In the latest twist in the recent scientific discussion over whether double stranded RNA from plants in our diet can interfere with genetic expression once they’ve been consumed, a new study in primates has failed to find supporting evidence for the claim, potentially undermining arguments that genetically modified plants that produce these molecules may pose a risk to food safety.
The new research attempted to replicate findings from a key study (Zhang et al 2012) which appeared to have identified plant microRNAs circulating in the blood and tissues of mice fed a rice-based diet. In this follow up study, researchers searched for soy-derived plant microRNAs in macaque monkeys fed a diet of soy smoothies.
After several different approaches failed to find supporting evidence, the authors were forced to conclude that dietary plant sources are unlikely to be significant contributors to this type of gene regulation, and that the original study was most probably flawed.
“It’s disappointing in a sense — it would open up so many therapeutic possibilities if microRNAs from food really could get into our blood and regulate our genes,” says lead author of the study, Dr Kenneth Witwer of Johns Hopkins University School of Medicine (via Science Daily).
The Science Media Centre has rounded up the following commentary on the new study:
Associate Professor Peter K. Dearden, Director of Genetics Otago, Gravida Executive Team, University of Otago comments:
“This new paper on the subject of plant double stranded RNA is a very careful examination of whether such RNA can be picked up by primates from their diet, potentially regulating genes. This idea was first put forward, with some experimental evidence, in 2012 by Zhang et al and has been raised as a concern for genetically modified plants that express double stranded RNA.
“The new study very carefully assesses if, and how much, plant derived microRNA (miRNA) can be found in serum from primates fed a plant-derived miRNA-rich diet. The authors very clearly show that the amounts of such miRNA found in serum are very very low, if detectable at all. The techniques used are incredibly sensitive, and the work is very carefully presented. The data suggests to me that any such double stranded RNAs are beyond the limit of detection, and thus, because these techniques are very sensitive, unlikely to be present at all.
“The paper is very clear at pointing out the limitations of these experiments, especially as they are carried out with only two non-human primate individuals. It is fair to say that this work will need to be repeated to be confirmed, not because of any issue with the methods used, but just that a small number of individuals are involved.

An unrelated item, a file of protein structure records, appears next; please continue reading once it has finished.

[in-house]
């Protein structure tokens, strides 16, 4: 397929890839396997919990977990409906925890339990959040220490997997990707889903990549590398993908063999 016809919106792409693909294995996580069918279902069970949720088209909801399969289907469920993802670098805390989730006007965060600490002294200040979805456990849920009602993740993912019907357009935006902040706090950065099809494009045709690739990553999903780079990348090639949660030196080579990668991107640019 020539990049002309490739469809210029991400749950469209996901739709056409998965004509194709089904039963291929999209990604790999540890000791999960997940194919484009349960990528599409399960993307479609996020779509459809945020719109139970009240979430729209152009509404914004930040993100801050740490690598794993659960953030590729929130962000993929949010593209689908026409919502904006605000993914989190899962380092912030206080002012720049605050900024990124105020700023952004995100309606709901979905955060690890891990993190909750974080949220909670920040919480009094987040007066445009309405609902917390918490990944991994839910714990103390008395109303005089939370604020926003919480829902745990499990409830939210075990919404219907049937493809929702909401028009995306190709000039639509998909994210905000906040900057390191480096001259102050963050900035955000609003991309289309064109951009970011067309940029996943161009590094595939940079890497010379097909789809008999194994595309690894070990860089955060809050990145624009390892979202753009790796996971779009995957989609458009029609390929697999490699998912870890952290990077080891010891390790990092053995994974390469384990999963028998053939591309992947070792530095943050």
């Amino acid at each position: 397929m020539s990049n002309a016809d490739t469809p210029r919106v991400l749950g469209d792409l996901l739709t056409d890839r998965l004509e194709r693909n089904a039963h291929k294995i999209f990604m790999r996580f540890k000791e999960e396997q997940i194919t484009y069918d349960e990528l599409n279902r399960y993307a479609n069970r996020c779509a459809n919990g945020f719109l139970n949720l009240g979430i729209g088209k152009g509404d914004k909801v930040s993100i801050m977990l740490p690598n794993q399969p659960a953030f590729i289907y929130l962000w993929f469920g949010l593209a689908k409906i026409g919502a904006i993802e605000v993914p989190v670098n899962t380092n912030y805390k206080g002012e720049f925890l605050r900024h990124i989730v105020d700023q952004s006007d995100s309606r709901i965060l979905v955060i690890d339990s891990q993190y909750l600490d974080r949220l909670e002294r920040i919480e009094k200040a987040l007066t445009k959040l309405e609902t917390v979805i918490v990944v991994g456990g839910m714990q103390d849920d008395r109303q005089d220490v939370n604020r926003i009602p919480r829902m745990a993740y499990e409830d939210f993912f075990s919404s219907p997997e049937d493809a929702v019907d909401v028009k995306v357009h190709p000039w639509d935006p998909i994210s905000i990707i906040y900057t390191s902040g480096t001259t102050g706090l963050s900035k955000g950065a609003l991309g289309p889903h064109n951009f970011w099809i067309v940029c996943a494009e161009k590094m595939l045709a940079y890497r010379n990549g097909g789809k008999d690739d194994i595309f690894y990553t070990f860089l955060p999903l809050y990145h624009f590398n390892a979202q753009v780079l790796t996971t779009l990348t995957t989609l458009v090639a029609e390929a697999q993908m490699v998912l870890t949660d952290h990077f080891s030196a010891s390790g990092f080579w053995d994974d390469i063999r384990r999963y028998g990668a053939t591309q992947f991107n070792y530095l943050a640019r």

“Science, especially at the cutting edge, often goes this way. Bold claims are made that are then dialled back as more experiments are performed. The claim that double stranded RNA from plants might regulate human genes is a very interesting one, but as the science advances I think we are getting the picture that this is very rare, if it occurs at all, and that double stranded RNA from diet is unlikely to have a major influence on the regulation of our genes.”
Prof Jack Heinemann, School of Biological Sciences, University of Canterbury, comments:
“This study is a welcome contribution to the field of dietary dsRNAs, but as a ‘pilot study’ should not be over-interpreted.
“These data increase confidence that unintended effects from novel dsRNAs in food may be unlikely or rare. Rare effects, or effects that would be rare because they manifest in a small number of people, nevertheless may be important. The authors also state that their work does not exclude important physiological effects at low concentrations of dietary dsRNA.
“The paper does not specifically address environmental risk assessment for which there is already overwhelming evidence that dsRNAs transmit through food (and other means) to invertebrates.
“Importantly, this is the third paper in just over a year to detect dietary dsRNAs. The concentration of dietary dsRNA was at the detection limit, creating uncertainty about how common they are. Therefore the authors encourage more studies. That should be concerning to regulators who for years just assumed that dsRNAs could not survive digestion. The new work further justifies calls for testing of novel foods to confirm the safety of dsRNA molecules of new sequence composition.
“These authors report poor reproducibility of detection and infer low levels of dsRNAs, and we should expect dietary dsRNAs to be at low levels. The paper does not address relevant risk assessment issues such as: What concentration of dsRNA in blood (or other tissues) matters? What exposure routes (diet, inhalation, contact) matter most? The authors used different animals and food sources than other investigators, the study had only 2 animals, and only a very small number (5) of potential dsRNAs were targeted, so they have not countered earlier work showing physiological effects of dietary dsRNAs.
“Until future work can definitively exclude exposure to dietary dsRNAs, potential unintended effects of novel dsRNA should be the subject of specific biological testing and the results reported to food safety regulators for evaluation. Regulators should consider that evidence on a case-by-case basis until there is a mature body of science establishing the generic safety of dsRNA molecules in our diets.”